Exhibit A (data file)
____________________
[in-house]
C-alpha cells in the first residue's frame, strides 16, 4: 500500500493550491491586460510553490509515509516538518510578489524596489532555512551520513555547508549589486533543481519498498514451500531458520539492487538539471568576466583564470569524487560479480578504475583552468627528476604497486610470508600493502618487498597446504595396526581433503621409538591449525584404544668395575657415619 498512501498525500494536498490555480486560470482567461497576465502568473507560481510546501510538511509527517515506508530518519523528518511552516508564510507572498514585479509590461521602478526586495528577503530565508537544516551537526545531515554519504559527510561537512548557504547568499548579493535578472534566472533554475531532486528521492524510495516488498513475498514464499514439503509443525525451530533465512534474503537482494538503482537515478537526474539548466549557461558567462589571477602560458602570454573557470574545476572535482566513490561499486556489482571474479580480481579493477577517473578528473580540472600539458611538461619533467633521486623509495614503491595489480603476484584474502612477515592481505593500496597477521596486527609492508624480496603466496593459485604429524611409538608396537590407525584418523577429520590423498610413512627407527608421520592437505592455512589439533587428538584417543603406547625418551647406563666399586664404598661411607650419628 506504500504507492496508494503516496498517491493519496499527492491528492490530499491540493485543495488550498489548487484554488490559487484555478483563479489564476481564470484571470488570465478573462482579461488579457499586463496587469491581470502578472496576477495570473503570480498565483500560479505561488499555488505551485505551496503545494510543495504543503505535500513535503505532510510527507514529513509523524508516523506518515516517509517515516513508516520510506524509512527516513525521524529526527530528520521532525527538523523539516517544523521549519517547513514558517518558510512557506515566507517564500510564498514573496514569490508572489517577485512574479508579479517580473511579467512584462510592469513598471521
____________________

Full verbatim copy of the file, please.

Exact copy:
[in-house]
C-alpha cells in the first residue's frame, strides 16, 4: 500500500493550491491586460510553490509515509516538518510578489524596489532555512551520513555547508549589486533543481519498498514451500531458520539492487538539471568576466583564470569524487560479480578504475583552468627528476604497486610470508600493502618487498597446504595396526581433503621409538591449525584404544668395575657415619 498512501498525500494536498490555480486560470482567461497576465502568473507560481510546501510538511509527517515506508530518519523528518511552516508564510507572498514585479509590461521602478526586495528577503530565508537544516551537526545531515554519504559527510561537512548557504547568499548579493535578472534566472533554475531532486528521492524510495516488498513475498514464499514439503509443525525451530533465512534474503537482494538503482537515478537526474539548466549557461558567462589571477602560458602570454573557470574545476572535482566513490561499486556489482571474479580480481579493477577517473578528473580540472600539458611538461619533467633521486623509495614503491595489480603476484584474502612477515592481505593500496597477521596486527609492508624480496603466496593459485604429524611409538608396537590407525584418523577429520590423498610413512627407527608421520592437505592455512589439533587428538584417543603406547625418551647406563666399586664404598661411607650419628 506504500504507492496508494503516496498517491493519496499527492491528492490530499491540493485543495488550498489548487484554488490559487484555478483563479489564476481564470484571470488570465478573462482579461488579457499586463496587469491581470502578472496576477495570473503570480498565483500560479505561488499555488505551485505551496503545494510543495504543503505535500513535503505532510510527507514529513509523524508516523506518515516517509517515516513508516520510506524509512527516513525521524529526527530528520521532525527538523523539516517544523521549519517547513514558517518558510512557506515566507517564500510564498514573496514569490508572489517577485512574479508579479517580473511579467512584462510592469513598471521